The Implications of El Salvador’s Elections

Salvador Sánchez Cerén

Salvador Sánchez Cerén, El Salvador’s current vice president and the candidate of the ruling FMLN party, defeated San Salvador Mayor Norman Quijano in the country's February 2 presidential elections but fell just shy of the 50 percent of votes needed to avoid a second round runoff. Although experts predict that the ruling left-wing FMLN party will hold on to power, the election’s results carry important implications for the country’s future as they come amidst growing dissatisfaction with the sluggish state of its economy and a still highly dangerous, although slightly improving, security situation.

To assess the outcome of the first round’s results, the Dialogue and the Center for Inter-American Policy and Research at Tulane University hosted an event featuring two prominent political analysts from El Salvador: Roberto Rubio, executive director of the National Development Foundation (FUNDE), and Salvador Samayoa, senior advisor at the Salvadoran Foundation for Economic and Social Development (FUSADES).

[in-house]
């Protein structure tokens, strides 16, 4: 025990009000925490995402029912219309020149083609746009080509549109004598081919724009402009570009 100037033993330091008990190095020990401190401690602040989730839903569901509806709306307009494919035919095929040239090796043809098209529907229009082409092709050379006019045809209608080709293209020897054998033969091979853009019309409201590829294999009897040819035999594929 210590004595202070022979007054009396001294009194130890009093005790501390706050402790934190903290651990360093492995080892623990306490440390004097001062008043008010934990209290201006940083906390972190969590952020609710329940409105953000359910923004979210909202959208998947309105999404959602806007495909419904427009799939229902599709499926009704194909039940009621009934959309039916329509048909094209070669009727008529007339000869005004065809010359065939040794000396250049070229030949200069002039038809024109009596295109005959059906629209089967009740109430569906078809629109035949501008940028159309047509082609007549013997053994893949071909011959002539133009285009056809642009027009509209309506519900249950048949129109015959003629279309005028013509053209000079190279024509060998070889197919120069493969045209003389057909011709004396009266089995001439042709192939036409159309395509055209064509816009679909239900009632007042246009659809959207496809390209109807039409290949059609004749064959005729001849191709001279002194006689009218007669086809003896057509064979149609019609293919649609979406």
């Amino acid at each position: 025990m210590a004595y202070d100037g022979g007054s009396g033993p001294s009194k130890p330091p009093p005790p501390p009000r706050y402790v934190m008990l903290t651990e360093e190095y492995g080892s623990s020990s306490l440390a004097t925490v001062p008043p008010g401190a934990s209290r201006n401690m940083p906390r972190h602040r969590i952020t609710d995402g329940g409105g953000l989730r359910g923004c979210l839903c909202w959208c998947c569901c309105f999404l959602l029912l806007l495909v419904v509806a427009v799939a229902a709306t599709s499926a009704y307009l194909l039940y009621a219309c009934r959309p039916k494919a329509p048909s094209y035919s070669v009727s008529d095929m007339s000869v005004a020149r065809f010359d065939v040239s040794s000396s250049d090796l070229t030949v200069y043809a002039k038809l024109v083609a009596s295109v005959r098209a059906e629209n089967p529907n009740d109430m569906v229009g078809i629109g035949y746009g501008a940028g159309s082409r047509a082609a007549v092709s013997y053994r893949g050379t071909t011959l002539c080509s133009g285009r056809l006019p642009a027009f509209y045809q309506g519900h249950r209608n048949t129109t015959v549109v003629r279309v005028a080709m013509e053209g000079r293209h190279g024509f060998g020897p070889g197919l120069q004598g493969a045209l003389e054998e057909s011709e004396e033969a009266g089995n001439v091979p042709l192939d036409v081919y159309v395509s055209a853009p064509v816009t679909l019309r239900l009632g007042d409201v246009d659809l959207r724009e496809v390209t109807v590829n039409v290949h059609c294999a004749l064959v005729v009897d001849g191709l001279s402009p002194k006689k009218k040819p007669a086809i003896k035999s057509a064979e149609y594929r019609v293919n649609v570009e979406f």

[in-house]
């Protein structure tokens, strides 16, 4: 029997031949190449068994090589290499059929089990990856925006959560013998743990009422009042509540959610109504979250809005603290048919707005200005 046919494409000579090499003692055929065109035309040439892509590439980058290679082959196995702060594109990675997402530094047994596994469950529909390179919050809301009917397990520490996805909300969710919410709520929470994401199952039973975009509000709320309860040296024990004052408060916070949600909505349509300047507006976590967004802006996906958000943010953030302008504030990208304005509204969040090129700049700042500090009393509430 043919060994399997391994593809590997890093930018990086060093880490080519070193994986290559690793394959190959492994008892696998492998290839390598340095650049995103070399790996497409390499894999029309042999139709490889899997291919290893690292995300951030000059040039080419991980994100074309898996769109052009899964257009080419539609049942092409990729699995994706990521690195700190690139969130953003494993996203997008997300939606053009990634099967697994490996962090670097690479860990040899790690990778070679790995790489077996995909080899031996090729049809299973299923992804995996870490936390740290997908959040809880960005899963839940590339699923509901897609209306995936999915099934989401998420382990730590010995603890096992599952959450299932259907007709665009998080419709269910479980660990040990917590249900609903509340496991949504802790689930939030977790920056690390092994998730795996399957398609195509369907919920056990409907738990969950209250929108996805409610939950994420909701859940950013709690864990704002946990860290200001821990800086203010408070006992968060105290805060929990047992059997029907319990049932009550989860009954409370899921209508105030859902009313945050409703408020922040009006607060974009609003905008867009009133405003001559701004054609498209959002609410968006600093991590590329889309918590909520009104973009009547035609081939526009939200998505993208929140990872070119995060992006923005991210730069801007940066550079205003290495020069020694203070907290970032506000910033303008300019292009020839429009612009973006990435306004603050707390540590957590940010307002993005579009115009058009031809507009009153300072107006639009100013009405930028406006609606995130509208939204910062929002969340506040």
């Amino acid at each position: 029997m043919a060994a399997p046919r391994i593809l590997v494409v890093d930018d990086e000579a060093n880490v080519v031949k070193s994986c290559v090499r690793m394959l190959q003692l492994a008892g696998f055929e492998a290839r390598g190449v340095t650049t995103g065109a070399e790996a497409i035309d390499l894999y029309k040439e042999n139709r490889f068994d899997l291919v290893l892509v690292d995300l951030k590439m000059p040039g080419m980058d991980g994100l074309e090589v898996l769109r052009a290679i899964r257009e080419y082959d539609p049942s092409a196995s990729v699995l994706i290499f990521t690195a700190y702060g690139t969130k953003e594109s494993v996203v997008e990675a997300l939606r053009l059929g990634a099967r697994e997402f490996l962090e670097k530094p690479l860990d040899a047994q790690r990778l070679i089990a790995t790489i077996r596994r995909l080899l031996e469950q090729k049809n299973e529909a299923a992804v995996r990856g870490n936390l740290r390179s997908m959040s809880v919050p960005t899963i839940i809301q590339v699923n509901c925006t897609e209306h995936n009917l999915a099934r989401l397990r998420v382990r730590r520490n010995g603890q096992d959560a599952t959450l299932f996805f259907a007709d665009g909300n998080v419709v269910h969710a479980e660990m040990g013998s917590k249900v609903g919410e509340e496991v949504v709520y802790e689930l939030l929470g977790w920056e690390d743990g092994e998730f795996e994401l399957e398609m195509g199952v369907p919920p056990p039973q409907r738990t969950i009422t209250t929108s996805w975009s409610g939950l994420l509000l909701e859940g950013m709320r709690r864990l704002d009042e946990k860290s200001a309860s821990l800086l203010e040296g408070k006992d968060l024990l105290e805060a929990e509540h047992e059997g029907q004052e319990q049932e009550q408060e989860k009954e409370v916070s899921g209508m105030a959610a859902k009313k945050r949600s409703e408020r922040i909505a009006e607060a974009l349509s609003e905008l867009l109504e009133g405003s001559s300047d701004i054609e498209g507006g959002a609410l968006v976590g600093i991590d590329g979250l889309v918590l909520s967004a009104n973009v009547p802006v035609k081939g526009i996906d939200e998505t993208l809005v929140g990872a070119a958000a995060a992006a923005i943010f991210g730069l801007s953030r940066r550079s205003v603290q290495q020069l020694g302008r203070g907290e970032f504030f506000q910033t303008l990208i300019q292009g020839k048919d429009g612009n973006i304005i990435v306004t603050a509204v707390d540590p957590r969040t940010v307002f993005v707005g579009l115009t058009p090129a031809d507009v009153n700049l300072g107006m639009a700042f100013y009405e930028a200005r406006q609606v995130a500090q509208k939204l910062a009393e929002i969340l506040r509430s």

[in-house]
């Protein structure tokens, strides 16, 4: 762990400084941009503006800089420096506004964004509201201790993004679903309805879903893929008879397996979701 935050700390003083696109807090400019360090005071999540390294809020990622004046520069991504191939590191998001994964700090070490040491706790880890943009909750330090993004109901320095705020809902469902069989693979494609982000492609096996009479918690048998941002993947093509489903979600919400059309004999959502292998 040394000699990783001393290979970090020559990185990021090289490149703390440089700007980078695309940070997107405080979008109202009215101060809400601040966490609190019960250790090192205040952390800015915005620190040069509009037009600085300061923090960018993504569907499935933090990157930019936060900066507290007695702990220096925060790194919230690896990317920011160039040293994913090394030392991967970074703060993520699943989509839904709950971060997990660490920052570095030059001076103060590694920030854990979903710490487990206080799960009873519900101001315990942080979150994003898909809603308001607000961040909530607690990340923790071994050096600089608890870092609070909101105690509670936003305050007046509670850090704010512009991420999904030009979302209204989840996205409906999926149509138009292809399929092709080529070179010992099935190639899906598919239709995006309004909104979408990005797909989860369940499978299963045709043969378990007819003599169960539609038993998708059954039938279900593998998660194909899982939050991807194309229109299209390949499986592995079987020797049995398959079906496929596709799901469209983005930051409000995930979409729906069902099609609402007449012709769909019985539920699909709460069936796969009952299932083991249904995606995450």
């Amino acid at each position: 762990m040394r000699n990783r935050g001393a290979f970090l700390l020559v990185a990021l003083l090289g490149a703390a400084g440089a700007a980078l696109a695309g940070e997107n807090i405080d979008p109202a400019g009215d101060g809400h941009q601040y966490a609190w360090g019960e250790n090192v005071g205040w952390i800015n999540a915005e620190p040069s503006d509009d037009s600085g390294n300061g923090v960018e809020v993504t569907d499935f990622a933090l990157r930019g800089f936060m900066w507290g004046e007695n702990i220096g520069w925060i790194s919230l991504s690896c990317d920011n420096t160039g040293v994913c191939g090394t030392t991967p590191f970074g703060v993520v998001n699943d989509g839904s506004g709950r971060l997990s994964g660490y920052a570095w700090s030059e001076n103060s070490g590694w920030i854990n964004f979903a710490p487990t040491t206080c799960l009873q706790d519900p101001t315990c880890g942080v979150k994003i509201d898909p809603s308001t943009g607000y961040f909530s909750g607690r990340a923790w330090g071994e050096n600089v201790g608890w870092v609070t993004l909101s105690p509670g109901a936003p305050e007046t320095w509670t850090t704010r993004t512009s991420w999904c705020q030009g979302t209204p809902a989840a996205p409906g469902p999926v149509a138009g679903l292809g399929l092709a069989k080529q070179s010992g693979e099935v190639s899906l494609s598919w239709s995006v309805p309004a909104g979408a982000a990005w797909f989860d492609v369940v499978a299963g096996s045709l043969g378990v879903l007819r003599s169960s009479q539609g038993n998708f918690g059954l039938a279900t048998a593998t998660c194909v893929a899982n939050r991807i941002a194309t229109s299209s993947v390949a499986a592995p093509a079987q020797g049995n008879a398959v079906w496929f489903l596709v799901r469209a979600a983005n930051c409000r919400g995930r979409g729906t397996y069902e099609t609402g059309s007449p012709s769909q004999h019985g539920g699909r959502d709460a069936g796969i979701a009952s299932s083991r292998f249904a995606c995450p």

While both experts agreed that the ARENA party faces an uphill battle ahead of the country’s March 9 vote, both stressed that an FMLN victory should not be interpreted as a sign of approval of the current president’s administration.

“We have to analyze the quality of the victory, not just the quantity,” stated Samayoa, who noted ARENA’s strong showing in the country’s urban centers and who attributed the success of the FMLN in rural areas to the popular social programs implemented by President Mauricio Funes.

Both also dismissed the notion that an FMLN victory would lead to the growth of ideological extremism or a deterioration of democratic institutions, although both expressed concern over the ambiguous nature of Sánchez Cerén’s positions on important issues such as the country’s gang truce and tax reform, issues of great importance in this year's election cycle.

The Dialogue is deeply grateful to the Center for Inter-American Policy and Research at Tulane University for its support of this event.

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